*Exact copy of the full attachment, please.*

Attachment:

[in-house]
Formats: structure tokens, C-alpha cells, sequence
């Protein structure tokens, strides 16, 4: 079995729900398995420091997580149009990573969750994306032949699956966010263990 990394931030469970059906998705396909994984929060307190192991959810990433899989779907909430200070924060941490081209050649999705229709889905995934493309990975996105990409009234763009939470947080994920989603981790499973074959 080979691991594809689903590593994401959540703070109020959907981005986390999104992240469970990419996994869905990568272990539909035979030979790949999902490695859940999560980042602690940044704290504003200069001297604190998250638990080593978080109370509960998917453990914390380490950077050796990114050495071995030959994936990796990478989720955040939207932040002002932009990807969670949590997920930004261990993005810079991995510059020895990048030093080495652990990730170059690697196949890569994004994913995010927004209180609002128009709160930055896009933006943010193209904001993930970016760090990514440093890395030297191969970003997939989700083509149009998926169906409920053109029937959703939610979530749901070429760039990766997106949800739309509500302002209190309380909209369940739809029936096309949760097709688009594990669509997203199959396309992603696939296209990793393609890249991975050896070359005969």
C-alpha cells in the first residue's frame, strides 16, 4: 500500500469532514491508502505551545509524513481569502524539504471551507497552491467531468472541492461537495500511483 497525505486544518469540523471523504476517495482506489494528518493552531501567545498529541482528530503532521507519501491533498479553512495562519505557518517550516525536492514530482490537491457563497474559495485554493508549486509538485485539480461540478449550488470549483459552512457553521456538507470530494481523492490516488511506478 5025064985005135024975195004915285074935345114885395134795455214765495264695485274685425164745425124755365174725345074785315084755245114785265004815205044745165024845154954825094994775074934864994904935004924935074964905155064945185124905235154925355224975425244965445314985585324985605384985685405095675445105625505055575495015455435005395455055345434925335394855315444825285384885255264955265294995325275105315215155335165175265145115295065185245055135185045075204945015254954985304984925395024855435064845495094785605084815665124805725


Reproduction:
[in-house]
Formats: structure tokens, C-alpha cells, sequence
């Protein structure tokens, strides 16, 4: 079995729900398995420091997580149009990573969750994306032949699956966010263990 990394931030469970059906998705396909994984929060307190192991959810990433899989779907909430200070924060941490081209050649999705229709889905995934493309990975996105990409009234763009939470947080994920989603981790499973074959 080979691991594809689903590593994401959540703070109020959907981005986390999104992240469970990419996994869905990568272990539909035979030979790949999902490695859940999560980042602690940044704290504003200069001297604190998250638990080593978080109370509960998917453990914390380490950077050796990114050495071995030959994936990796990478989720955040939207932040002002932009990807969670949590997920930004261990993005810079991995510059020895990048030093080495652990990730170059690697196949890569994004994913995010927004209180609002128009709160930055896009933006943010193209904001993930970016760090990514440093890395030297191969970003997939989700083509149009998926169906409920053109029937959703939610979530749901070429760039990766997106949800739309509500302002209190309380909209369940739809029936096309949760097709688009594990669509997203199959396309992603696939296209990793393609890249991975050896070359005969």
C-alpha cells in the first residue's frame, strides 16, 4: 500500500469532514491508502505551545509524513481569502524539504471551507497552491467531468472541492461537495500511483 497525505486544518469540523471523504476517495482506489494528518493552531501567545498529541482528530503532521507519501491533498479553512495562519505557518517550516525536492514530482490537491457563497474559495485554493508549486509538485485539480461540478449550488470549483459552512457553521456538507470530494481523492490516488511506478 5025064985005135024975195004915285074935345114885395134795455214765495264695485274685425164745425124755365174725345074785315084755245114785265004815205044745165024845154954825094994775074934864994904935004924935074964905155064945185124905235154925355224975425244965445314985585324985605384985685405095675445105625505055575495015455435005395455055345434925335394855315444825285384885255264955265294995325275105315215155335165175265145115295065185245055135185045075204945015254954985304984925395024855435064845495094785605084815665124805725